In the Editor it looks like a complete mess:


But when you run it, you can immediately see the results:


The nodes added to the child viewport are positioned relative to, and rendered within that viewport.


The Camera2D class in Godot is mostly just responsible for manipulating the transform of the viewport.  A Camera automatically applies itself to the closest viewport above it in the node hierarchy, and if there isn’t one, it affects the root node instead.  Only one camera can be active at a time per viewport.

Otherwise using a camera is extremely simple.  Consider a scene like this that extends beyond the viewport:


Simply drop a Camera2D node into the scene:


Set Current To On


And your view will automatically update to represent the camera’s position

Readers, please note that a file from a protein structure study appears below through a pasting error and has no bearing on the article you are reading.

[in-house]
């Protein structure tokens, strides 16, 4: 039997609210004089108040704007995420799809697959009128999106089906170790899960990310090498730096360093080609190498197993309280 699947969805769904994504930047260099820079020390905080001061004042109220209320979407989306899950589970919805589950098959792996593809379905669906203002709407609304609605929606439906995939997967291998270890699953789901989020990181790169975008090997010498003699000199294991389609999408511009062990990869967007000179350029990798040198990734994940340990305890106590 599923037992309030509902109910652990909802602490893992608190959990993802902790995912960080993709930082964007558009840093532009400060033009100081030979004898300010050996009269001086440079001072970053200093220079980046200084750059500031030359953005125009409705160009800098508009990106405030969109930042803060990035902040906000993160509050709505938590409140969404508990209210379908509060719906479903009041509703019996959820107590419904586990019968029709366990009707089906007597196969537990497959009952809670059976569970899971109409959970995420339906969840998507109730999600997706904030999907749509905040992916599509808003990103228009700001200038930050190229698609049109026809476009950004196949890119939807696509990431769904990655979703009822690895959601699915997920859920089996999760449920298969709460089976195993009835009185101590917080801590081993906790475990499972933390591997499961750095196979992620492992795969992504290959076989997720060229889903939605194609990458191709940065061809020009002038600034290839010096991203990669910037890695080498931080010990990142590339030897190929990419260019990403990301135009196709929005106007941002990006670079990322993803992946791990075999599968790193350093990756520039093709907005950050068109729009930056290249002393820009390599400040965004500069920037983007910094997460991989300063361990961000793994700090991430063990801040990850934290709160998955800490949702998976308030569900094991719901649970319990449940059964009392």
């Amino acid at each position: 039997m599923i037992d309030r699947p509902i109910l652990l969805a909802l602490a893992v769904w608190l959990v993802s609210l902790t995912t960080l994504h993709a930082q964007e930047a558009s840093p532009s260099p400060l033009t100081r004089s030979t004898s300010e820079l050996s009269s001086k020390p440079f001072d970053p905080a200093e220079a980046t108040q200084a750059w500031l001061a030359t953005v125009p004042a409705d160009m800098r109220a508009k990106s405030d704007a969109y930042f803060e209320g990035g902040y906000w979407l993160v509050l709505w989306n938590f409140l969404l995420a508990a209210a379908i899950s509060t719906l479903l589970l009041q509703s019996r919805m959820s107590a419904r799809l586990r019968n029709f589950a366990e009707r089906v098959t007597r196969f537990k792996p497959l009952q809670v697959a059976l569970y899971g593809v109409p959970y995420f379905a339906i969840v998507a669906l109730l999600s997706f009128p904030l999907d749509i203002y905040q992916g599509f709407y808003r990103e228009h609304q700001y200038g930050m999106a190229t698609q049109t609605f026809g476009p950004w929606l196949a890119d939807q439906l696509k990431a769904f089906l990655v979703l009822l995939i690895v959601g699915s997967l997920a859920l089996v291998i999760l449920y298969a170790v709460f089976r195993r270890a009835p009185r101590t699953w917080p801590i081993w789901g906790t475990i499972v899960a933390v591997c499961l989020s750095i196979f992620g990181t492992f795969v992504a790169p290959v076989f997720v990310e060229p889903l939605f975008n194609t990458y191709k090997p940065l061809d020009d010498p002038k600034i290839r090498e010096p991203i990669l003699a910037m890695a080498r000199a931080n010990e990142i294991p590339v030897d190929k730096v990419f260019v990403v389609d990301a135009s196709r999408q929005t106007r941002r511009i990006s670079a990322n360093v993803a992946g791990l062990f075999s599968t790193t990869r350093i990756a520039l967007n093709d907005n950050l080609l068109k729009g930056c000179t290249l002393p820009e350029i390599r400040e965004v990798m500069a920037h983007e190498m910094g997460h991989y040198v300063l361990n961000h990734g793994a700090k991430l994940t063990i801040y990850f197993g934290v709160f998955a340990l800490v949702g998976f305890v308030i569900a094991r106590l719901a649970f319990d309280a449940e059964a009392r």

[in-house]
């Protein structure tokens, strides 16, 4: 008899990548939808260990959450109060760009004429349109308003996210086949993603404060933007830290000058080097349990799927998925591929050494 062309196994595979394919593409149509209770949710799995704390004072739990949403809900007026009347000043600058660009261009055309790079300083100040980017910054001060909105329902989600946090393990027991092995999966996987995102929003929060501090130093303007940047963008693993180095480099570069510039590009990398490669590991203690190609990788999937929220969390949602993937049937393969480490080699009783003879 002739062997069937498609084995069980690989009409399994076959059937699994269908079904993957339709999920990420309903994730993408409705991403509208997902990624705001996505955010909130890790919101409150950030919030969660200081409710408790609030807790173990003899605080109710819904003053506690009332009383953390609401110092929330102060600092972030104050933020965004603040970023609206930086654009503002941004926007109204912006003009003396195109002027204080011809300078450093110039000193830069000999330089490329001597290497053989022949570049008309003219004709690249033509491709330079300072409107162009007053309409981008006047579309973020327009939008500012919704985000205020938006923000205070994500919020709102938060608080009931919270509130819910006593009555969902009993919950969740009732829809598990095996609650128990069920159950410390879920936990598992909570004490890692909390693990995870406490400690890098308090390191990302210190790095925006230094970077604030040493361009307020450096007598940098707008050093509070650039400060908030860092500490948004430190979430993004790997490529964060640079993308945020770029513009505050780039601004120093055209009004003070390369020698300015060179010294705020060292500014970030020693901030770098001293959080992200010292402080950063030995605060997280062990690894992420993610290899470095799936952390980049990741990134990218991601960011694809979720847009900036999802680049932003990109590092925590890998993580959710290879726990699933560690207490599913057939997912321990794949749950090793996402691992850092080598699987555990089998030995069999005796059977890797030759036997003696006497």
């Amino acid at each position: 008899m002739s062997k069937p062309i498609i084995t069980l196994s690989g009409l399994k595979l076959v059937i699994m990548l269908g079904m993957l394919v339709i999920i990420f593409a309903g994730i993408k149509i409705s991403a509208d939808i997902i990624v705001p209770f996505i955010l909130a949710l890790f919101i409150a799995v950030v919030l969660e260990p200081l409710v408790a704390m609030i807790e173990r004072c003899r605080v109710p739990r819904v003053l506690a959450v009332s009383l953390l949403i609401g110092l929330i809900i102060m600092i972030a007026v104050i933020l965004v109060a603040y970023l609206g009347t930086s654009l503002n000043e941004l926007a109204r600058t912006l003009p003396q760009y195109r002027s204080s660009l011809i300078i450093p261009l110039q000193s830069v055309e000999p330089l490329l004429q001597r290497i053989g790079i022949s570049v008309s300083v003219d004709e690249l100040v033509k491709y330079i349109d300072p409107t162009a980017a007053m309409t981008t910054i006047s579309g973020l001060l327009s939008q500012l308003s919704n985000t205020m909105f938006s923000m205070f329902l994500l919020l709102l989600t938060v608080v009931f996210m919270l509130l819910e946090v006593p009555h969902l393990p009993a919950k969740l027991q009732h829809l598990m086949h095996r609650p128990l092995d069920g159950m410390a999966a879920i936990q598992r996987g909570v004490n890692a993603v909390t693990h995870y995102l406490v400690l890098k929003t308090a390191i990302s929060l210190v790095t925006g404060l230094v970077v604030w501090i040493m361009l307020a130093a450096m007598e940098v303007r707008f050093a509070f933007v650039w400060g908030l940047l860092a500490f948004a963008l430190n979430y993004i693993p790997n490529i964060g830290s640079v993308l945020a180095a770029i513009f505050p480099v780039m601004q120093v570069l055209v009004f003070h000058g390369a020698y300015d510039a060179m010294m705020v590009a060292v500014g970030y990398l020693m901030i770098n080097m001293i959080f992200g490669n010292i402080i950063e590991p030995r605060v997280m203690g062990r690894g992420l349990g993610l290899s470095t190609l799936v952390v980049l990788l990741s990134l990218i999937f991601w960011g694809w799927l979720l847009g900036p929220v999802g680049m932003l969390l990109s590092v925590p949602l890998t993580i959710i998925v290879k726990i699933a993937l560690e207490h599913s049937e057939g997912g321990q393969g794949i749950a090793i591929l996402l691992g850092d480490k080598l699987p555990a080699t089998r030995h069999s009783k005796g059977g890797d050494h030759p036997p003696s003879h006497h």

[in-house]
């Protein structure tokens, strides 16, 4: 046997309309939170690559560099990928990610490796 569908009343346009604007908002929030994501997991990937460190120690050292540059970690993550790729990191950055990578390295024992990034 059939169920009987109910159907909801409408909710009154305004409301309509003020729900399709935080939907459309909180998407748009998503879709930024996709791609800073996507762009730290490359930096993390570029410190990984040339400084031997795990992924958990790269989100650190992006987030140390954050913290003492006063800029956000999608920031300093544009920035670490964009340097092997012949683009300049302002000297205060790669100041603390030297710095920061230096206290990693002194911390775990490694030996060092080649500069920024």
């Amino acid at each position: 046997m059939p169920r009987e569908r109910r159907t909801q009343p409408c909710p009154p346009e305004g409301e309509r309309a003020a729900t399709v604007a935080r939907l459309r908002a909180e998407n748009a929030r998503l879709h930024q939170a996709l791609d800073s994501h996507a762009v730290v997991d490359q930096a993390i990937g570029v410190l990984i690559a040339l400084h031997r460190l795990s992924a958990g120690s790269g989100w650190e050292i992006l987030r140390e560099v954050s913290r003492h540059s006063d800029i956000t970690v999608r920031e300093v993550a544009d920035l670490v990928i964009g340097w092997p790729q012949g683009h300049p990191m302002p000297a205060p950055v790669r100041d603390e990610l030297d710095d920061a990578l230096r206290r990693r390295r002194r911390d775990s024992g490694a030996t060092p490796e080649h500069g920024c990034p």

Taking a Screen Shot

When running full screen, capturing a screen shot can become a bit tricky.  I got around it by handling the logic in code.  If you are interested, here is how I captured a screenshot using Godot:

   if(event.scancode == KEY_SPACE):
         yield(get_tree(), "idle_frame")
         yield(get_tree(), "idle_frame")
         var screenshot = get_viewport().get_screen_capture()

The location of “user://” is going to change from platform to platform.  On Windows 8.1 the screenshot was located at C:UsersMikeAppDataRoamingGodotapp_userdataViewport on my computer.  On Linux, check for a directory named .godot in your home directory.

The command queue_screen_capture() doesn’t happen immediately.  This is why we yeild two frames before calling get_screen_capture(), which will have the results of queue_screen_capture() or return an empty image if it hasn’t occurred yet.

The Video

Programming Godot Tutorial 2D